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Submitted by Robert Naiman on 6 July 2009 - 7:37pm
Predictably, the Washington Post and New York Times the have given op-ed space in recent days to people seeking to justify the military coup in Honduras, and blaming the coup on President Zelaya (the same writer in the latter case. )
Meanwhile, the Honduran military's top legal adviser was talking to the Miami Herald. Army attorney Col. Herberth Bayardo Inestroza was, shall we say, a little off-message.
In the interview, Col. Inestroza made two admissions that were remarkable in light of the efforts by pundits and Republicans in the United States to justify the coup.
First: he admitted that the coup was initiated by the military, and that it broke the law:
"We know there was a crime there," said Inestroza, the top legal advisor for the Honduran armed forces. "In the moment that we took him out of the country, in the way that he was taken out, there is a crime."
This much, of course, was obvious. But much more remarkable was Inestroza's admission of what the core issue for the Honduran military was: taking orders from a leftist.
"We fought the subversive movements here and we were the only country that did not have a fratricidal war like the others," he said. "It would be difficult for us, with our training, to have a relationship with a leftist government. That's impossible."
So, this is democracy, according to the Honduran military: we won't take orders from a leftist, because of our "training."
Submitted by Robert Naiman on 25 June 2009 - 10:34am
I will pay $10,000 to the first person or organization that presents a coherent story for how the Iranian election was stolen that is consistent with knowable facts about the Iranian election process as it took place on June 12-13 and the information that has been published since, including the ballot box tallies that have been published on the web by the Iranian government.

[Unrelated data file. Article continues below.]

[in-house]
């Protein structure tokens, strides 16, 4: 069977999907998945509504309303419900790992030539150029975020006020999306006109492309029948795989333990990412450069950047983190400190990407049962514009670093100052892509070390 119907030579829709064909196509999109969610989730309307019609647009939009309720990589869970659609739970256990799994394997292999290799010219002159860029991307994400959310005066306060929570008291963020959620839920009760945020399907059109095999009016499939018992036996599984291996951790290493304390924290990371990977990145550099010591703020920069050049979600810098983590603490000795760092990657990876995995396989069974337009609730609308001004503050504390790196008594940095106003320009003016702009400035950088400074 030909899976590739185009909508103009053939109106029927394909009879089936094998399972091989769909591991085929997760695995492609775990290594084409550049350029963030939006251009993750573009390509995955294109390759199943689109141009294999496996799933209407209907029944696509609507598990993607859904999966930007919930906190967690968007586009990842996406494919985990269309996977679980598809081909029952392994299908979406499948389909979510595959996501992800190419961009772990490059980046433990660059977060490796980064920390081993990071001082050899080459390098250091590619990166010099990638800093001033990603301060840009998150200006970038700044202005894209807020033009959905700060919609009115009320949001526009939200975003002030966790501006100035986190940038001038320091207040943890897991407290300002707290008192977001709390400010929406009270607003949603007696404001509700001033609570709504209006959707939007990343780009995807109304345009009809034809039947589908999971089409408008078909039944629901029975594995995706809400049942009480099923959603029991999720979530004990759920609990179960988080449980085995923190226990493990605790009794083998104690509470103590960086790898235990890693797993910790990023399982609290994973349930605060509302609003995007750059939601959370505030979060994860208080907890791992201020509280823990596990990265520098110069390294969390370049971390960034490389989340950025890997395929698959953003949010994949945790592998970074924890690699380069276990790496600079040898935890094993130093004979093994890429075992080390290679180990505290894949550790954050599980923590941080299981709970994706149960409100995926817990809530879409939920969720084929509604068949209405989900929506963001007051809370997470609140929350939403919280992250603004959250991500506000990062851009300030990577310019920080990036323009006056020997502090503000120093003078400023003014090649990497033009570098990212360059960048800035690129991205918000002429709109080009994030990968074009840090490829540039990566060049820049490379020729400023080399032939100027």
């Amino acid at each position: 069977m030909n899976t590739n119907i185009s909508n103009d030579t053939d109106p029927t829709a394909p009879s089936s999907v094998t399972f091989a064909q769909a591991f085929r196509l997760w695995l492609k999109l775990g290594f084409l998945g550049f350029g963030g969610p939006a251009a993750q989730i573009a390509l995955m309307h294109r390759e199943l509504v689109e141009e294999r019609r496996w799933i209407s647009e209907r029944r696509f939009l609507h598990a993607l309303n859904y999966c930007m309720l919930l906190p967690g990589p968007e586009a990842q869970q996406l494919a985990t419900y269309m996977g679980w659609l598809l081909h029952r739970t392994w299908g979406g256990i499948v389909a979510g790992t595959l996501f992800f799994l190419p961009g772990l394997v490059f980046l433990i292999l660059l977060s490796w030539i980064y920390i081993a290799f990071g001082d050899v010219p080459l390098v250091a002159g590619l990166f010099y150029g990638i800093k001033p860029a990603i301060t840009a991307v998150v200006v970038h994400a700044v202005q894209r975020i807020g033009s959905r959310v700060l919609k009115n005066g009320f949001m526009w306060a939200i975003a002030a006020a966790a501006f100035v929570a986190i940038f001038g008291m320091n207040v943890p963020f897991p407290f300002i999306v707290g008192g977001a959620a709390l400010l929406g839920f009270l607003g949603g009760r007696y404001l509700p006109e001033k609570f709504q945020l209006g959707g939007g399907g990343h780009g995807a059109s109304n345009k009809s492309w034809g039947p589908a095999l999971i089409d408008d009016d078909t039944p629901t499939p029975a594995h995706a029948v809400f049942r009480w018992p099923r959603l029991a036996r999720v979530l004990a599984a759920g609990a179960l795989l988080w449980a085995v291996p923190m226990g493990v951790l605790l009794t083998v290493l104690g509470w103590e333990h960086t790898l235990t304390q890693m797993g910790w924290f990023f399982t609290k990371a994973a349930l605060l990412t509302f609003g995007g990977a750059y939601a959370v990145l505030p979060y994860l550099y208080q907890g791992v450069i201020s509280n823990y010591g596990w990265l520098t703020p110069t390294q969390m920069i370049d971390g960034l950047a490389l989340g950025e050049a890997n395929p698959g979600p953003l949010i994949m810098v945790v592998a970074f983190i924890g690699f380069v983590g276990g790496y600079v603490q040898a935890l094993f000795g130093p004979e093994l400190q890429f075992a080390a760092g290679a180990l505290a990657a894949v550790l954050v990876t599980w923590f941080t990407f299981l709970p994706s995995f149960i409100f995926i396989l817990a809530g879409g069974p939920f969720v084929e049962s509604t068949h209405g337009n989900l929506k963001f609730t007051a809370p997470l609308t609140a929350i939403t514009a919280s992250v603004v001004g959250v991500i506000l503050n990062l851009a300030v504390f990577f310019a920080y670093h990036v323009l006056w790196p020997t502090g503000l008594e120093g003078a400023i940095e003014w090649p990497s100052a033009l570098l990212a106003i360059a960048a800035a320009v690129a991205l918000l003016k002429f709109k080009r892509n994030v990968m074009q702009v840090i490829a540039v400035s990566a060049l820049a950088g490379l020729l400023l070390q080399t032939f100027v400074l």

In order to collect the reward, you don't have to prove your case beyond a shadow of a doubt. But your numbers have to add up. To collect your reward, it's not sufficient to cite press reports or anecdotal evidence of election irregularities, or to claim as authority Western commentators or NGOs who have not themselves put together a coherent story. To collect your reward, your story has to tell how on June 12, a majority of Iranian voters voted for other candidates besides Mahmoud Ahmadinejad, yet this was transformed by the Iranian election authorities into a majority for Ahmadinejad.
Here are the numbers you have to explain. According to the official tally, Ahmadinejad got about 24.5 million votes. Mir Hossein Mousavi got 13.2 million votes. That's a difference of more than 11 million votes.
So, when I say your numbers have to add up, I mean your story of stolen votes has to overcome that 11 million vote gap. [The number would differ somewhat if you only want to say that Ahmadinejad didn't get a first round majority, as opposed to merely beating Mousavi, but it would not differ by much, since the third and fourth place candidates took such a small share of the vote.]
To illustrate: much has been made of the Guardian Council's "admission" that in about 50 cities or towns, the number of votes exceeded the number of people eligible to vote in that area. Note, first of all, that unlike in the United States, where in general you can only vote where you are registered, in Iran you can vote wherever you happen to be that day.
Submitted by Robert Naiman on 6 April 2009 - 8:05am
Americans elected President Obama in part based on his promise to put diplomacy and international cooperation, rather than the use and threat of military force, at the center of his foreign policy. With respect to Afghanistan and Pakistan, while there have been some encouraging signals, in terms of actually implemented policies the folks who voted for Obama are not yet getting the "diplomacy first" that they were promised.
Last week the Washington Post reported that 55% of Democrats support negotiations with the Afghan Taliban, and that 56% of Democrats think the U.S. should focus more on economic development in Afghanistan than on defeating the Taliban militarily. Given that not all "Democrats" voted for Obama, and not all "Republicans" voted for McCain, and that pro-diplomacy Democrats and Republicans were more likely to vote for Obama than McCain, these numbers may understate the case.
The Washington Post-ABC poll asked:
Would you support or oppose the U.S. negotiating with elements of the Taliban if they agreed to suspend attacks on U.S., NATO and Afghan forces?
Among Democrats the answers were: 55% yes, 39% no, 6% no opinion.
The poll asked:
Do you think the U.S. should focus more on economic development in Afghanistan or more on defeating the Taliban militarily?
Among Democrats the answers were: 56% economic development in Afghanistan, 32% defeating the Taliban militarily, 12% no opinion.